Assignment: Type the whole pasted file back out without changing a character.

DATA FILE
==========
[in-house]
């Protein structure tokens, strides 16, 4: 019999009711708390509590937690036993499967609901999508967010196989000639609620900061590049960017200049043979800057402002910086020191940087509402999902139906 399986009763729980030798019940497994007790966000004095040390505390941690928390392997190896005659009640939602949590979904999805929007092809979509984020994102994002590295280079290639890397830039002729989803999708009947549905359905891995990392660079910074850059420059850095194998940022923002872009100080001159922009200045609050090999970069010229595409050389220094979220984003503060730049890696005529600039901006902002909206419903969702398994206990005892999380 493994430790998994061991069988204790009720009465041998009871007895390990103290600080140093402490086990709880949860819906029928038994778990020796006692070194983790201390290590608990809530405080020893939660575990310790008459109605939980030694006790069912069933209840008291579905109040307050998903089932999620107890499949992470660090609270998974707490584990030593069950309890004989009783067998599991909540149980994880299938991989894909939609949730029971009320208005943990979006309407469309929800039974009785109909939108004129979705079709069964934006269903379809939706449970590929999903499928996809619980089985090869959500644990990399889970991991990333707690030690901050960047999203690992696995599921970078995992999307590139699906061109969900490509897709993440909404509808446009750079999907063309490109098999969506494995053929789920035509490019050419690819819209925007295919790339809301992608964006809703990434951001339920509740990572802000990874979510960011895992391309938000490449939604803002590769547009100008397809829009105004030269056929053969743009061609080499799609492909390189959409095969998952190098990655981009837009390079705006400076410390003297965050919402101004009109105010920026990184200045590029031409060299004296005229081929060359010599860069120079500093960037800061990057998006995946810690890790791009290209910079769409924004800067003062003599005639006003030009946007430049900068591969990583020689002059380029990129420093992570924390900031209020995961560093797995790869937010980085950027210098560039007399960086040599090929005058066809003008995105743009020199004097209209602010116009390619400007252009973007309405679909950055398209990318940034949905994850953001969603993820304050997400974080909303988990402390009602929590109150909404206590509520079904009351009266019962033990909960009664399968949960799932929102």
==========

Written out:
[in-house]
């Protein structure tokens, strides 16, 4: 019999009711708390509590937690036993499967609901999508967010196989000639609620900061590049960017200049043979800057402002910086020191940087509402999902139906 399986009763729980030798019940497994007790966000004095040390505390941690928390392997190896005659009640939602949590979904999805929007092809979509984020994102994002590295280079290639890397830039002729989803999708009947549905359905891995990392660079910074850059420059850095194998940022923002872009100080001159922009200045609050090999970069010229595409050389220094979220984003503060730049890696005529600039901006902002909206419903969702398994206990005892999380 493994430790998994061991069988204790009720009465041998009871007895390990103290600080140093402490086990709880949860819906029928038994778990020796006692070194983790201390290590608990809530405080020893939660575990310790008459109605939980030694006790069912069933209840008291579905109040307050998903089932999620107890499949992470660090609270998974707490584990030593069950309890004989009783067998599991909540149980994880299938991989894909939609949730029971009320208005943990979006309407469309929800039974009785109909939108004129979705079709069964934006269903379809939706449970590929999903499928996809619980089985090869959500644990990399889970991991990333707690030690901050960047999203690992696995599921970078995992999307590139699906061109969900490509897709993440909404509808446009750079999907063309490109098999969506494995053929789920035509490019050419690819819209925007295919790339809301992608964006809703990434951001339920509740990572802000990874979510960011895992391309938000490449939604803002590769547009100008397809829009105004030269056929053969743009061609080499799609492909390189959409095969998952190098990655981009837009390079705006400076410390003297965050919402101004009109105010920026990184200045590029031409060299004296005229081929060359010599860069120079500093960037800061990057998006995946810690890790791009290209910079769409924004800067003062003599005639006003030009946007430049900068591969990583020689002059380029990129420093992570924390900031209020995961560093797995790869937010980085950027210098560039007399960086040599090929005058066809003008995105743009020199004097209209602010116009390619400007252009973007309405679909950055398209990318940034949905994850953001969603993820304050997400974080909303988990402390009602929590109150909404206590509520079904009351009266019962033990909960009664399968949960799932929102």